Firefighters and fire victims face really tough odds—a mortality rate of 29%—when they suffer both burns and smoke inhalation. Hyperbaric oxygen therapy has become a well-accepted and approved treatment for fire-related burns, thermal lung damage, and carbon monoxide and cyanide poisoning.
One major study had to be stopped early because investigators and statisticians decided patients should not be denied the benefits of HBOT.
O2.0 did a quick review of the clinical evidence on hyperbaric oxygen for treating smoke inhalation injury and preventing neurologic complications. There's a disturbingly common theme. Access to HBOT for fire emergency victims has been slowed not by the clinical evidence, not by the health economics, but by the poor availability of facilities.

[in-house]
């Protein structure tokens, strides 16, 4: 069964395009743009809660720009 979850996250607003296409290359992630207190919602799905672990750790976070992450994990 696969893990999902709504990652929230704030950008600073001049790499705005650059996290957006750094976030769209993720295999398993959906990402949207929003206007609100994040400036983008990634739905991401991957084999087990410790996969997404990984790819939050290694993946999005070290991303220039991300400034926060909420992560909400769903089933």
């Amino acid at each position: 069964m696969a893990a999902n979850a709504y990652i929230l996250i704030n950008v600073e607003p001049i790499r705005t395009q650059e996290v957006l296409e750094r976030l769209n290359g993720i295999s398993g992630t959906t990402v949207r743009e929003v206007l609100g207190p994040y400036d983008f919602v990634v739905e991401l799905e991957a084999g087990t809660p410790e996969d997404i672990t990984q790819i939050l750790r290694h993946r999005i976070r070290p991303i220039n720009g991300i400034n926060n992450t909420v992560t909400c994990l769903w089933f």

That's some catch, that catch-22.